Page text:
This journalist’s Otter.ai scare is a reminder that cloud transcription isn’t completely private

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A report recently published by Politico about the automated transcription service Otter.ai serves as a great reminder of how difficult it can be to keep things truly private in the age of cloud-based services. It starts off with a nerve-wracking story — the journalist interviewed Mustafa Aksu, a Uyghur human rights activist who could be a target of surveillance from the Chinese government. But though they took pains to keep their communication confidential, they used Otter to record the call — and a day later, they received a message from Otter asking about the purpose of the conversation with Aksu.

Obviously, it was a concerning email. After receiving mixed messages from an Otter support agent about whether the survey was real or not, the reporter went down a rabbit hole trying to figure out what had happened. He details his dive into the service’s privacy policy (which does let Otter share some info with third parties), and lays out how the ease and utility of transcription software can override critical thinking about where potentially sensitive data is ending up.

It’s an important wake up call — automated transcription services are popping up everywhere, both from standalone companies like Otter (which we at The Verge have used and recommended) and Trint, and as built-in components of services like Zoom and Google Docs. Rationally, we know that the government can get at data stored by these cloud services with a subpoena, but convenience and accessibility can sometimes make it easy to forget those concerns. As the report says, though:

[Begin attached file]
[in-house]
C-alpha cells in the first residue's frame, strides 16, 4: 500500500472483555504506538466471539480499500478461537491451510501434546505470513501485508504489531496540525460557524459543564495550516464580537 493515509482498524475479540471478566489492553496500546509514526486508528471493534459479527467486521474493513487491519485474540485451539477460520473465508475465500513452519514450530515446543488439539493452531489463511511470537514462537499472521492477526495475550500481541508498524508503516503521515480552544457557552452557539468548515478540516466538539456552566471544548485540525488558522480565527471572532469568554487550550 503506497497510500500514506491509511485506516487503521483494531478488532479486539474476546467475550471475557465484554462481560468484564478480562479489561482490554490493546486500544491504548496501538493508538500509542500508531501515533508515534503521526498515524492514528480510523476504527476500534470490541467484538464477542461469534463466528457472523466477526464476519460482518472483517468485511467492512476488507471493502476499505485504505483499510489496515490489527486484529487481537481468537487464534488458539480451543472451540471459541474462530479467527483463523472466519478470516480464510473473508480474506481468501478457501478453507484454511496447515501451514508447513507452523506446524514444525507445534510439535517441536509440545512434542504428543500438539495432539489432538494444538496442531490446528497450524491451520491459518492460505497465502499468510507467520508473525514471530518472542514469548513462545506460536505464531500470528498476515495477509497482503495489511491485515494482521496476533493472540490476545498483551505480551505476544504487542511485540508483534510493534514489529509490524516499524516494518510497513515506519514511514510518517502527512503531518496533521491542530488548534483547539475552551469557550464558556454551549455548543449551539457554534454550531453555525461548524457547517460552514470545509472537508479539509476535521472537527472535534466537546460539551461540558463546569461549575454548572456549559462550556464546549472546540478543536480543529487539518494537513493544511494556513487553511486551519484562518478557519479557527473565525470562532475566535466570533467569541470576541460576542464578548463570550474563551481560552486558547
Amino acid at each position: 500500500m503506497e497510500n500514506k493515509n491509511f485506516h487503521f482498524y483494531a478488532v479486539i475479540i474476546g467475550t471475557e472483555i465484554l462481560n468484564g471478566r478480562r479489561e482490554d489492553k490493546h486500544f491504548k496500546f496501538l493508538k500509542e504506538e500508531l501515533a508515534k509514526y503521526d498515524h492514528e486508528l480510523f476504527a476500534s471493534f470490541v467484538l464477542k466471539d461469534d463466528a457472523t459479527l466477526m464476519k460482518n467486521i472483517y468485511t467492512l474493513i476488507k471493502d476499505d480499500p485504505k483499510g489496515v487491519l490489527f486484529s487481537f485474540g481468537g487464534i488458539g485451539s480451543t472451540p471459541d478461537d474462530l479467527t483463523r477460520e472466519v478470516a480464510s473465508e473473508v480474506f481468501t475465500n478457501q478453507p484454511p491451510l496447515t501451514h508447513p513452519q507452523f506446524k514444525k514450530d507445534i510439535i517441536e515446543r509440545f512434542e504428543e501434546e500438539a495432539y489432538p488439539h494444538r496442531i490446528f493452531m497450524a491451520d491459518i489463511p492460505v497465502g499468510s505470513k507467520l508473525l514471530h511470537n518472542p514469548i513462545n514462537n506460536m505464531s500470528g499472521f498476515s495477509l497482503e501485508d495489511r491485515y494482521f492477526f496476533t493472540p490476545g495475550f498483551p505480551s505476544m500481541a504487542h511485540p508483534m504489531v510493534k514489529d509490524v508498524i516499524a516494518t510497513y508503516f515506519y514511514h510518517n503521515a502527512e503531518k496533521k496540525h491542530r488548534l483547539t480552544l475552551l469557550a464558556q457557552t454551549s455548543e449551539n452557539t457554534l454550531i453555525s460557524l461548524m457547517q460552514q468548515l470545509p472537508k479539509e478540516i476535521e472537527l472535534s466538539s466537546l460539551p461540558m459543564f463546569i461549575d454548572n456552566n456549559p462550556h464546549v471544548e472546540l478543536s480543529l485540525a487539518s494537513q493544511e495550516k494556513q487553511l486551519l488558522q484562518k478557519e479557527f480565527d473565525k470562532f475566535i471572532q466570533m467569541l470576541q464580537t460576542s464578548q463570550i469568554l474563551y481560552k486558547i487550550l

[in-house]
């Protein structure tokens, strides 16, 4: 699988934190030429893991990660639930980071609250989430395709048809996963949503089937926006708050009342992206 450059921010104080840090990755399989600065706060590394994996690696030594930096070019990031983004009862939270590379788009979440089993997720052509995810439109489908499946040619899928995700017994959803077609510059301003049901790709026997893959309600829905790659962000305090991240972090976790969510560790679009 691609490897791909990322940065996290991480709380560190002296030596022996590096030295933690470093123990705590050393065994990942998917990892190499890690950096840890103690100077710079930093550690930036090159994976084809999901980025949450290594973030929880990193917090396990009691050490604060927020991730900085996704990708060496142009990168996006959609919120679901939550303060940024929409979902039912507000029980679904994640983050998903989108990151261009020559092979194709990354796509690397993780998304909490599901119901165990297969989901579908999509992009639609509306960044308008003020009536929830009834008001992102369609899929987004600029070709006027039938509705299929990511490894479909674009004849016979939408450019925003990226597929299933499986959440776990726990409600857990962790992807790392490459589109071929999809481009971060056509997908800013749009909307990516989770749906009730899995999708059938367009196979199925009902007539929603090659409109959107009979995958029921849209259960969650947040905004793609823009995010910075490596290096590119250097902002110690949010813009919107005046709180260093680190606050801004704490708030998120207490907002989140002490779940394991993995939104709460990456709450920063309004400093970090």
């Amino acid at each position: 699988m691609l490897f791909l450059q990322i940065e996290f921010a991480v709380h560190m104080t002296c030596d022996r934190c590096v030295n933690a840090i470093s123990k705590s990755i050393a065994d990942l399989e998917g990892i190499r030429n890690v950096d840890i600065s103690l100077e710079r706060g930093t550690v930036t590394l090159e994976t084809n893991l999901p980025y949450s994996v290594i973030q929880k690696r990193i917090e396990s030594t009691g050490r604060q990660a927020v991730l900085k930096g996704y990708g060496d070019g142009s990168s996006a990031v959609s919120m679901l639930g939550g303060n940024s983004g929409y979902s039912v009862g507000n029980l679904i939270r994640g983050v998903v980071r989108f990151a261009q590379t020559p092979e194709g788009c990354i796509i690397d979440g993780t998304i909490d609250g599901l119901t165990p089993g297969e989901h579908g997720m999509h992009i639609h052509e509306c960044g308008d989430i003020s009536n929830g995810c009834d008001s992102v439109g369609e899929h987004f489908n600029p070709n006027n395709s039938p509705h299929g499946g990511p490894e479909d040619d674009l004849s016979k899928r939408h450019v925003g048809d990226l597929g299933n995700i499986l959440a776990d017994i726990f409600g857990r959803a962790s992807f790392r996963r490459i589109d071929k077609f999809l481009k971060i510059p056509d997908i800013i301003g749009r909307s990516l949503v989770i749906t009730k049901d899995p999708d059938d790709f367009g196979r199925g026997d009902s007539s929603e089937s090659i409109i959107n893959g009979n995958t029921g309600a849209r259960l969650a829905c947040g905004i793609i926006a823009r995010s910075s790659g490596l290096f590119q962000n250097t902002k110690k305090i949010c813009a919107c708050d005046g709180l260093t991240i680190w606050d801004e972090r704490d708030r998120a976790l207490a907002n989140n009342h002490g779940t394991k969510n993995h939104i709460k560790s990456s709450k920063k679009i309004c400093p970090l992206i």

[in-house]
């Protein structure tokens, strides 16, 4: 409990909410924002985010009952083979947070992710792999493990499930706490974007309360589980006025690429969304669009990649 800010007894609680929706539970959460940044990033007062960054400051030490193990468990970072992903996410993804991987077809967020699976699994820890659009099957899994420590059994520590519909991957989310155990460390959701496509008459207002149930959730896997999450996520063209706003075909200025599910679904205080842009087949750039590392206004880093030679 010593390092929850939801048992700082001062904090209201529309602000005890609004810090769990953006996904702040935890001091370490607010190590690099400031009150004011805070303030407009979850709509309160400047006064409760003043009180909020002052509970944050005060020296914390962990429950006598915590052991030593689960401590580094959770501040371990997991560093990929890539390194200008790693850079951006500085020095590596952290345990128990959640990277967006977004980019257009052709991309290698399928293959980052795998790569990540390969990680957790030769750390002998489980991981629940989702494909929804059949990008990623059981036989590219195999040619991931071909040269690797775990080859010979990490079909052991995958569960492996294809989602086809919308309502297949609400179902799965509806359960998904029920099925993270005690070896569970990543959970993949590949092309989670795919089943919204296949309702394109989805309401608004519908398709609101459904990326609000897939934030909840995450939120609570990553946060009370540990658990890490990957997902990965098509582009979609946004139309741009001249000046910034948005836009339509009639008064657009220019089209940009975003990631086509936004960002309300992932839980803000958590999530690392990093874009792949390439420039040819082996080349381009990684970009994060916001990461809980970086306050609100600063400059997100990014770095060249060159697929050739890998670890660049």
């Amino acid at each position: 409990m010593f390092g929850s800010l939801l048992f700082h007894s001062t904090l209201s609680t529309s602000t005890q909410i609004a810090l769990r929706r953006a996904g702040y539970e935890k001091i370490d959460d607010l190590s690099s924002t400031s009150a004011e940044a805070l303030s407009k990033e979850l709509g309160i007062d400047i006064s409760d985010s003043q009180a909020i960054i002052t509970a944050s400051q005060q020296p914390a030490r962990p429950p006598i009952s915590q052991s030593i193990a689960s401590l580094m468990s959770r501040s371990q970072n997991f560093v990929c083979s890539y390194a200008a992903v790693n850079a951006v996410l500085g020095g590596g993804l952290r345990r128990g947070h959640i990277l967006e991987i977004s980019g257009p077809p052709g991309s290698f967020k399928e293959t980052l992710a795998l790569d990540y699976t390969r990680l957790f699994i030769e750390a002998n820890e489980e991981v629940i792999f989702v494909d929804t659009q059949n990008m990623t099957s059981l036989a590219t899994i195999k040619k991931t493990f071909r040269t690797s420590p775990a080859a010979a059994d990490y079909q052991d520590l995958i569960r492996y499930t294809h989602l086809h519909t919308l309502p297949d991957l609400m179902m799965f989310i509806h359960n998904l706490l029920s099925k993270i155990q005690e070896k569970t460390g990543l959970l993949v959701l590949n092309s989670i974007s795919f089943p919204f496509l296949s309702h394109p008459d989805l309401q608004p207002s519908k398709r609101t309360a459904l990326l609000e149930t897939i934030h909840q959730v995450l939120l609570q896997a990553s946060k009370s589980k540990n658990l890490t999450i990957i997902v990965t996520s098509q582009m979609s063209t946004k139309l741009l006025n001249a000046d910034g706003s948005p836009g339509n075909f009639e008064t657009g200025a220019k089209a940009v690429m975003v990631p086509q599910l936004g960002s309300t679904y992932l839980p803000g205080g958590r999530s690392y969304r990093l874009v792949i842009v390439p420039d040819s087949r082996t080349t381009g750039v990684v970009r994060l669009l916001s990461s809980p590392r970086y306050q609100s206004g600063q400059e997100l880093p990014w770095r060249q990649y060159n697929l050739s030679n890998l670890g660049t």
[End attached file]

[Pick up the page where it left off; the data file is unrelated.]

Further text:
“We have not and would not share any data, including data files, of yours with any foreign government or law enforcement agencies,” Otter’s Public Relations Manager, Mitchell Woodrow, told me via email. “To be clear, unless we are legally compelled to do so by a valid United States legal subpoena, we will not ever share any of your data, including data files, with any foreign government or law enforcement agencies.”

The report is more of a wake up call than a takedown of a popular service — there’s no big reveal that the transcript had been accessed by a nation’s spy agency, and Otter told the reporter that Aksu’s name was in the survey because it was in the title of the transcription. The company also said that it’s stopped doing those kinds of surveys, because of the disconcerting effect they could have.

But the fact that the government can legally get its hands on the information we provide to these services is something worth keeping in mind — especially when it comes to choosing between cloud services and alternatives like apps that use on-device transcription, or offline recorders. Even for those of us not dealing with confidential sources, it’s well worth reading a report about these increasingly common transcription tools from someone who does.

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